BENEATH THE SURFACE by Kate Sherwood
Beneath the Surface by Kate Sherwood
Reviewed by Cassie
Caleb Sinclair is horrified when he learns a company is proposing to put their gravel quarry right by his farm. He loves the quiet peace of his land, and he’ll do anything to protect it, even band together with the homophobic neighbors who normally won’t give him the time of day. He doesn’t count on being attracted to the guy the company sends to convince the town the gravel pit won’t be a problem.
Lawyer Peter Carr loves his job, traveling and easing people’s concerns about his company’s projects. He thinks he’s more than prepared to handle the small town he’s been sent to, until he meets Caleb Sinclair. For the first time, he’s seeing one of the obstacles as a person rather than a concern to be allayed, and it’s wreaking havoc on his worldview.
Can two opposite men, meeting in terrible circumstances, become more than enemies?
I really enjoyed Beneath the Surface. One major reason was because of the characters. Caleb is a shy, quiet carpenter who tries not to make waves. Many people in his small town weren’t too happy to learn Caleb was gay, so he’s hesitant to make waves. Still, when his land is threatened he stands up to the company at a town meeting. Somehow, he ends up the unofficial leader for the town’s resistance to the company’s plans. For a guy as shy as Caleb, it’s an excruciating job, but he’s determined. Unfortunately, he also has his deadbeat, druggie brother to contend with, and an unwanted attraction to Peter Carr.
Peter Carr is a character who could easily have been a villain, if Kate Sherwood had written him differently. His sole purpose for being in Caleb’s hometown is to put in a quarry that most of the town is opposed to. He’s basically Caleb’s enemy, at least at first. Even so, it was easy to like Peter. He’s good at his job because he enjoys dealing with people. He’s not malicious in his dealings, or sneaky, but rather straightforward and genuine. He tells people the truth, albeit in a charming way to make them like it better. He’s no heartless corporate shill, despite his lack of understanding of Caleb’s feelings at first. It doesn’t take long before Peter starts to see Caleb, and the whole situation, in a different light. As a person who’s always been content with his job and his life, his sudden questioning is uncomfortable. Instead of running from it, he actively starts trying to figure out why this situation is so unlike anything else he’s faced. I liked the way Peter refuses to use underhanded methods to win against Caleb, even when Caleb’s horrible brother tries to enlist Peter’s help in forcing Caleb to sell. Despite his occupation, Peter is a good man, and I had no problem rooting for him.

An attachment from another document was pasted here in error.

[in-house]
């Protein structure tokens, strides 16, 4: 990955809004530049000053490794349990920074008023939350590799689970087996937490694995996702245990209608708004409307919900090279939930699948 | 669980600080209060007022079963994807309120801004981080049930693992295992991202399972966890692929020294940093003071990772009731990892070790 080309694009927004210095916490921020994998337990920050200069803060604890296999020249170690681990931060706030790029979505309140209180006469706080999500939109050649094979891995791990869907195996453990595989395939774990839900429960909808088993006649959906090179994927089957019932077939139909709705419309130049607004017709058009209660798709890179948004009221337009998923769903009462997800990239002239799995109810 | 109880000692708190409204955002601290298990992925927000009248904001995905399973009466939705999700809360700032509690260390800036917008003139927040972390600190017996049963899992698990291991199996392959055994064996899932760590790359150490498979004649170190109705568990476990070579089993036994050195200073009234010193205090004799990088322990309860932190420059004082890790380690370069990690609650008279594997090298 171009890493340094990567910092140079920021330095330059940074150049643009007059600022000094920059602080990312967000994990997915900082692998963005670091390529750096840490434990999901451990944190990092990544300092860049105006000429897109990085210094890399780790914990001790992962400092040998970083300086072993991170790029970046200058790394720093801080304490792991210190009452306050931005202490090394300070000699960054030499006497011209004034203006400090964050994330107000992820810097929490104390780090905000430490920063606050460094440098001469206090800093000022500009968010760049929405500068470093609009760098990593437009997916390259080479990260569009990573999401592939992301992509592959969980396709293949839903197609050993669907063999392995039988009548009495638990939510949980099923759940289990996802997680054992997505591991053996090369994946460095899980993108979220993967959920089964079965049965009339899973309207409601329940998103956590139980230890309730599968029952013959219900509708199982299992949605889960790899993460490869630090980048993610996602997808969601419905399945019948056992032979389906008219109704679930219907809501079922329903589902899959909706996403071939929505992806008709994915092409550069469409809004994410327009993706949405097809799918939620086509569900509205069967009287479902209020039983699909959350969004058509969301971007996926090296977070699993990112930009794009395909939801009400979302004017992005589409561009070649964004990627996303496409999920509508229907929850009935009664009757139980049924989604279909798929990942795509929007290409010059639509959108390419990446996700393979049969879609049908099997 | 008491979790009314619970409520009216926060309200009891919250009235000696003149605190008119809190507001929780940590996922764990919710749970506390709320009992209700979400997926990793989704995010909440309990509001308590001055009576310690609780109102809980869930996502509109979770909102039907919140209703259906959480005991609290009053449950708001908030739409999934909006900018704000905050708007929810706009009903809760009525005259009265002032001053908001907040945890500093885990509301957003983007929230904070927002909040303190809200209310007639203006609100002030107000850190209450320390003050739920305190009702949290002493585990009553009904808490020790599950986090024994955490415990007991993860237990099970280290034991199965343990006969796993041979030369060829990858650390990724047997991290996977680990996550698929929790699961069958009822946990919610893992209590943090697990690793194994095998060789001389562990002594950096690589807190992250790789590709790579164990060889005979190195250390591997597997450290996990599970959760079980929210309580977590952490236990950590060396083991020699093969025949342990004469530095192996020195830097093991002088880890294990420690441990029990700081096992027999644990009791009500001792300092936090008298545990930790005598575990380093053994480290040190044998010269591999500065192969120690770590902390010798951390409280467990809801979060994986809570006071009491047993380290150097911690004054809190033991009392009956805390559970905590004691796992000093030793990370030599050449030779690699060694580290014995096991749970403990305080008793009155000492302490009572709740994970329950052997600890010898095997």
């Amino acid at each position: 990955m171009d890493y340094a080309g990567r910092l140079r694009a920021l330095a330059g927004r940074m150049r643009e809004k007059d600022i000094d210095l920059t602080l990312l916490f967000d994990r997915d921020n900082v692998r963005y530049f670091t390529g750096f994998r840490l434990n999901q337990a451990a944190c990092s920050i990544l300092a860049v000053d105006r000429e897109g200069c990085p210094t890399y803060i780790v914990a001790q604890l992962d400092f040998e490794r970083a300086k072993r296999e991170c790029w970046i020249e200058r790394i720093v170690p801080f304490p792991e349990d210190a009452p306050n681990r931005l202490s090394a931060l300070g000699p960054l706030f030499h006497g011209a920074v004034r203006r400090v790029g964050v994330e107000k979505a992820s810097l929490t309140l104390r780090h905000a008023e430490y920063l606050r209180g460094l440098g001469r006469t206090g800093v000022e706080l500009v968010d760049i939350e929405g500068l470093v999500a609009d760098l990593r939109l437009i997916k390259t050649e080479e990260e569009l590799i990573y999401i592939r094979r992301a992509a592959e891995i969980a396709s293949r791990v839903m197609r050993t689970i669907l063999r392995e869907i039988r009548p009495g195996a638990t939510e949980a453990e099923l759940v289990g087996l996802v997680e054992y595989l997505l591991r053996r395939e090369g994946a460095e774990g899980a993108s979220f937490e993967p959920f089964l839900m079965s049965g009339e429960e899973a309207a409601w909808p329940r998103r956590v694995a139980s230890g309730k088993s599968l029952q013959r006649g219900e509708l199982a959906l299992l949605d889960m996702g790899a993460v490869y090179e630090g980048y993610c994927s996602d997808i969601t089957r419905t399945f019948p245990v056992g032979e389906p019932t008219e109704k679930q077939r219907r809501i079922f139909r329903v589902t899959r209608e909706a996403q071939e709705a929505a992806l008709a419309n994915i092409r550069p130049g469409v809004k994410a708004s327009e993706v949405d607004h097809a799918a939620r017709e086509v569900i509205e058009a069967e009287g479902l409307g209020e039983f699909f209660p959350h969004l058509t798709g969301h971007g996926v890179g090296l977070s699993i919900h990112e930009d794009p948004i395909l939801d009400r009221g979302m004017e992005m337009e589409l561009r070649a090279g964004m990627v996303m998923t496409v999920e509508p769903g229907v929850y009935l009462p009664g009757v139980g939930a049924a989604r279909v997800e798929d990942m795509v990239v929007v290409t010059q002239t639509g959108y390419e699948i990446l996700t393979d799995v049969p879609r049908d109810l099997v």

Caleb and Peter find their way to each other in fits and starts, the quarry issue hanging over them the whole time. Both sides make moves in the chess game that is their battle over the land, and both sides make moves in their relationship as well (although Peter makes most of the first moves, because of Caleb’s shyness). The conflict of the quarry causes tension for both Caleb and Peter, but I liked the way they both tried to put it aside when they were together, to just get to know each other as two ordinary guys. Neither is always successful at putting their big problem aside, but they try. With the small amount of time they can carve out to be together, and their hesitance, their relationship grows slowly. When they finally come together, their chemistry is downright combustible, but Caleb is afraid it’s a mistake. It takes a terrible event to truly bring them together, and for Peter to really show his true colors as a caring and genuine man.
There’s not much sex in Beneath the Surface (barely any, actually), but that’s not a bad thing. In my opinion, Ms. Sherwood made the right choice for her characters. It was believable and sweet for Caleb and Peter to have a slow build in both the physical and emotional aspects of their relationship. The conflicts and secondary characters are believable as well. I particularly liked Peter’s work partner, engineer Riva. Her insight and friendship help Peter clarify several things in his own mind, and she seemed like a person I’d like to know in real life.
Anybody looking for a lot of hot sex scenes will not like Beneath the Surface, but if you’re looking for a realistic, emotional romance with wonderful characters and real heart, I recommend it.